MADISON COUNTY, Va. (WRIC) — A horse in Madison County had to be put down after it contracted a rare form of herpes. Now, the Virginia Department of Agriculture is issuing tips to keep other horses from suffering the same fate.

According to a press release, the horse at a small “boarding stable” in Madison County tested positive for Equine Herpesvirus on November 30. Because the horse was experiencing neurological symptoms associated with myeloencephalopathy — that is, damage to the blood vessels of the brain — it was euthanized due to a “poor prognosis.”

The stable the horse was living in has been placed under quarantine, though officials say there’s no cause for alarm — most horses have already been exposed to equine herpes, and the disease isn’t communicable to humans.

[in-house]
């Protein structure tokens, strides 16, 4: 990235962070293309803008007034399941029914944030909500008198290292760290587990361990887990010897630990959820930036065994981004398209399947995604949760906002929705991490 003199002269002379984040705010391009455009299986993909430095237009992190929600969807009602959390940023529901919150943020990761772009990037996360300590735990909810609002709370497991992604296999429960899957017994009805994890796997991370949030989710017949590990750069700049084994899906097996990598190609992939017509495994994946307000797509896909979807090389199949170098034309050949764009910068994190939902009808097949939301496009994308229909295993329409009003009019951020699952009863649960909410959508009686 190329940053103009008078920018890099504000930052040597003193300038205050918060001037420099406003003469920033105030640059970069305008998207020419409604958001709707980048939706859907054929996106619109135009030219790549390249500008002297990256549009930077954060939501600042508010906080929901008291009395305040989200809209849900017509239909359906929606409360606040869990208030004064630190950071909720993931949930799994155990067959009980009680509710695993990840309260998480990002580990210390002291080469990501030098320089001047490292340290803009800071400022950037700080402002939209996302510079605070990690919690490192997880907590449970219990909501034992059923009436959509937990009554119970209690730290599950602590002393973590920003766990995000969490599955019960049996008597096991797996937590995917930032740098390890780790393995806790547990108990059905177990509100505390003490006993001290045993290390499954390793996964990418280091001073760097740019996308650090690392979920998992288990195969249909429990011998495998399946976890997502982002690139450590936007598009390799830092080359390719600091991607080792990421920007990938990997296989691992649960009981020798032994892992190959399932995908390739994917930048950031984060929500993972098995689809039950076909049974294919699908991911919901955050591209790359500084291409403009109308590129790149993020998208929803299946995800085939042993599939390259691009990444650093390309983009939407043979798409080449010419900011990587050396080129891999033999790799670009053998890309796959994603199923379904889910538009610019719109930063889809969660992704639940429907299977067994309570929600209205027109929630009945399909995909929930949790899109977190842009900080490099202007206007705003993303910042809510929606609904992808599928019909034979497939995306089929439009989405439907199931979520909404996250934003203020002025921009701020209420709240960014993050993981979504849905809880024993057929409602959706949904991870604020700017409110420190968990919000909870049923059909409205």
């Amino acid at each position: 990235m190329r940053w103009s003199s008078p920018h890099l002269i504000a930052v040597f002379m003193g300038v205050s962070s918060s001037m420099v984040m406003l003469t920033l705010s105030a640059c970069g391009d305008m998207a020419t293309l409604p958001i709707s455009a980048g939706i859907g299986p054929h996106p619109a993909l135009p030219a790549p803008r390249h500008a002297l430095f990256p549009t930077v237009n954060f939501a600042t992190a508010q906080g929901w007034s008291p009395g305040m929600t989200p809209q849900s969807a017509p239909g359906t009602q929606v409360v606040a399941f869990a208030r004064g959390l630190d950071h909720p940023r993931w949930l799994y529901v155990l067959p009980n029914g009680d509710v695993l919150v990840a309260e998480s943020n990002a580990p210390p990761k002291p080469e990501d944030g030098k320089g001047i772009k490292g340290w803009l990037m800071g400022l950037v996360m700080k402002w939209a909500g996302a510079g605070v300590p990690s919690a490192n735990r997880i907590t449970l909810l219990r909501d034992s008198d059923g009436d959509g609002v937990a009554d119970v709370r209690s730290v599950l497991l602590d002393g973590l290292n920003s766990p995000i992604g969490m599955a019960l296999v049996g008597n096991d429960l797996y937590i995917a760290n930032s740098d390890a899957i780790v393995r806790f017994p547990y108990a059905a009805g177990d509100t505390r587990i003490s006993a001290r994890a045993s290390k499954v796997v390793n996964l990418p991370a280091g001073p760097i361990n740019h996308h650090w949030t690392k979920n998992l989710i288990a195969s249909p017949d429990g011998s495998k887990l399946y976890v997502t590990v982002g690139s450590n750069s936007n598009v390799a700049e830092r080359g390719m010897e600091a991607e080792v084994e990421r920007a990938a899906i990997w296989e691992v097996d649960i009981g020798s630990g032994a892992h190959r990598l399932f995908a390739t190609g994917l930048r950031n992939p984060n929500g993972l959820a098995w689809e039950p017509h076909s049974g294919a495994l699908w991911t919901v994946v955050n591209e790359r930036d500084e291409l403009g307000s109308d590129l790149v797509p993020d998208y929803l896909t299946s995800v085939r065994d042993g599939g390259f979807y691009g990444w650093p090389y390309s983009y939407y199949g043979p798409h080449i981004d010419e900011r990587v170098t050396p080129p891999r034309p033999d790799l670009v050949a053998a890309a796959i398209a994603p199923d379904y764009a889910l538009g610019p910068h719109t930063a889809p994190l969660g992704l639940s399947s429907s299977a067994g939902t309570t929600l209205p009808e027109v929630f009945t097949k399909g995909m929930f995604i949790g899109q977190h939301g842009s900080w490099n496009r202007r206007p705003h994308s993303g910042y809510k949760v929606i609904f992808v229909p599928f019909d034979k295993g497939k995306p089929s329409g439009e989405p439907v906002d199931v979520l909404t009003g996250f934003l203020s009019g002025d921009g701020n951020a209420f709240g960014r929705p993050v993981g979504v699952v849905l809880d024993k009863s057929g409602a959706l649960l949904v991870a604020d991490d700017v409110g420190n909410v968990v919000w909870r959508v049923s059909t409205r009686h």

“A large percent of horses carry the virus with no clinical signs for the remainder of their lives,” officials wrote.

However, some horses develop a neurological form of the disease, caused by the same virus but primarily affecting the brain and nervous system.

The Virginia Department of Agriculture website states that horses usually contract the neurological form of the illness by breathing in infected droplets or eating “material contaminated by nasal discharges or aborted fetuses.”

The department notes that mild cases can be treated, but once an animal has difficulty standing, the prognosis is generally considered poor.